Simultaneously a shift in the subsistence economy occurred (esp. Snodgrass 1990 on the basis of the results of the excavations of Nichoria). The importance of agriculture increased in respect to that of husbandry, in particular that of cattle, which was until then the basis of wealth and functioned as a status good. That was a relative shift, but one of its consequences was that more land in the immediate surrounding of the settlements was used for agriculture, while the pastoral activities thus were driven more to marginal areas and areas further away. At the other side of the watershed neighboring communities thus met and confronted each other – and that must have been the cause of increasing armed conflicts, or at least of their changing nature. In the course of the 7th century a new art of warfare appeared, of great numbers of warriors on foot who were equally and similarly well armed and fought in tight formations. The evolution of warfare was not without consequences for the internal political relations inside the early poleis, because the small group of ‘aristocrats’ lost its exclusive status as elite-warriors. There were several nobles in every polis and their mutual relations were determined by strong status-rivalry and ambitious competition. They did not, however, have the means to control the economic life of the community by way of redistribution. Exchange of goods and products occurred on the basis of reciprocity on the agora, first the place of assembly, and later also the market (Tandy 1997). On the other hand it is very well possible that the presence and concentration of several nobles in one polis or in one place stimulated their mutual rivalry and competition for status, with on the other hand the consequence that as a group they strengthened and accentuated their social position of economic and political dominance facing the dèmos, the people (cf. Coupland 1996). But without support from or by the dèmos the individual noble was, in the end, isolated and powerless.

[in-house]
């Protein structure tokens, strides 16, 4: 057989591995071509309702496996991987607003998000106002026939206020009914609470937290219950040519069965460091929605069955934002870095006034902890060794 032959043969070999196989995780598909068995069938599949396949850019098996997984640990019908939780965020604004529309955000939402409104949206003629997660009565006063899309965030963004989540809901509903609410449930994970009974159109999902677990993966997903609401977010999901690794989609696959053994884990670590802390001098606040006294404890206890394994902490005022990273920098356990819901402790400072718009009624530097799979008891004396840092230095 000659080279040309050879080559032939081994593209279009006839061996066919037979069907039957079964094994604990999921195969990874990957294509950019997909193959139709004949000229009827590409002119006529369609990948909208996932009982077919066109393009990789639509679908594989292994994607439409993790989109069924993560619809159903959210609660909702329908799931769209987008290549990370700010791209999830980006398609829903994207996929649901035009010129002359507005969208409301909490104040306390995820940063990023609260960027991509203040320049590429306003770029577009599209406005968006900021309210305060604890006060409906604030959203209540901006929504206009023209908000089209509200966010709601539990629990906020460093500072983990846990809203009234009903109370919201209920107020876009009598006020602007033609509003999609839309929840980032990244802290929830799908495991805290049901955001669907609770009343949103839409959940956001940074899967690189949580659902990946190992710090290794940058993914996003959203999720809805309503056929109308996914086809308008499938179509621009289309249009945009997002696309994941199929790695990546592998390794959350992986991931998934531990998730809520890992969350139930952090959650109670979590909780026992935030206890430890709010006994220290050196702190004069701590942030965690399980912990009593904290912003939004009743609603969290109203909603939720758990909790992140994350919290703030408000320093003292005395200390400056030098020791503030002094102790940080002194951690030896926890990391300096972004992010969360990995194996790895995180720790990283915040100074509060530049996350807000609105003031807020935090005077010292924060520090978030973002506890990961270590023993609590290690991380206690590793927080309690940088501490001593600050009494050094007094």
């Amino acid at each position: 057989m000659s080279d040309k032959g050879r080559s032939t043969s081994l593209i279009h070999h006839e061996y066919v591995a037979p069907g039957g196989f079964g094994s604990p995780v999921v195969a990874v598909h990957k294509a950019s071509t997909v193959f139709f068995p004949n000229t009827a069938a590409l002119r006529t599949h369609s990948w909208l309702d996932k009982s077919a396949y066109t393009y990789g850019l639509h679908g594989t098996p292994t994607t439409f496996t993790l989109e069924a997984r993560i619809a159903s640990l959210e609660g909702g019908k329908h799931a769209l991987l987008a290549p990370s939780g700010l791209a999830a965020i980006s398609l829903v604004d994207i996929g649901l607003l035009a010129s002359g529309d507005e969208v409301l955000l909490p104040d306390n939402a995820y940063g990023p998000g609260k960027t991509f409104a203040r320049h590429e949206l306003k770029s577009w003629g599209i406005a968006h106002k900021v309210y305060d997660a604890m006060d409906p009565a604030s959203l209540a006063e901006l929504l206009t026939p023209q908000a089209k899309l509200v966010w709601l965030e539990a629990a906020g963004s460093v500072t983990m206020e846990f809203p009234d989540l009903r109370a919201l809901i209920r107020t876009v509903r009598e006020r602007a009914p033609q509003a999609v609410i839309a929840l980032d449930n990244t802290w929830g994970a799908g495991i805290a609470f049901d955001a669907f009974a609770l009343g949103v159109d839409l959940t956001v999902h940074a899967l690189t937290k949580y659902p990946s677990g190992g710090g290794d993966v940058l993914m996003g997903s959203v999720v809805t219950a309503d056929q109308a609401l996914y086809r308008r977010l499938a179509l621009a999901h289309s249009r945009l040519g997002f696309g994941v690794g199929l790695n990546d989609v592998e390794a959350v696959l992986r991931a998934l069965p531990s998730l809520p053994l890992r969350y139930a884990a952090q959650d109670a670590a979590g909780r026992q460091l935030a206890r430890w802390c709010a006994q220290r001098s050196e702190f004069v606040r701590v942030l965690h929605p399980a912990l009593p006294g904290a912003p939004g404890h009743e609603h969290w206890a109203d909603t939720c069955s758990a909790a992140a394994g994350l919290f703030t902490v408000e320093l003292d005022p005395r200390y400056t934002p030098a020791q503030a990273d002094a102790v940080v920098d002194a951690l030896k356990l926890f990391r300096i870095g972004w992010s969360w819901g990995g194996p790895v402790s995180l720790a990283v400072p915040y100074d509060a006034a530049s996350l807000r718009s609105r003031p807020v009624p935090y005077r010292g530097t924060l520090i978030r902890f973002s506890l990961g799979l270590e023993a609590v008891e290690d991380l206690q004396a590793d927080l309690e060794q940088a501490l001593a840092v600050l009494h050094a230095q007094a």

Every ambitious noble, of course, strove, individually, to become the first with a clear distance from the others, and, of course, there were some who succeeded. But he who carried himself too far above the others, who arrogated too much power and influence and thus became behaving arrogantly and haughtily, would have to reckon with facing the other nobles united against him. He might turn the dèmos against them, and in that way, a tyranny could be established. But things were not always that simple. The political dynamics of the developments in the early polis was determined by the interaction of several forces within a space formed by more than two dimensions. They were defined by the mutual relations between the nobles and the superior individual among them, between the collective nobles and the dèmos, and the dèmos and the high-rising individual who stood above his equals – in that way, that he who rose too high might also find both the other nobles and the dèmos combined against him. That formed a field (or rather a space) wherein several forces worked simultaneously in various directions (but mostly not in opposed directions), like the parallelogram of forces (vectors) in mechanics, which easily can be extend/expanded into a three and more dimensional space.

Regime building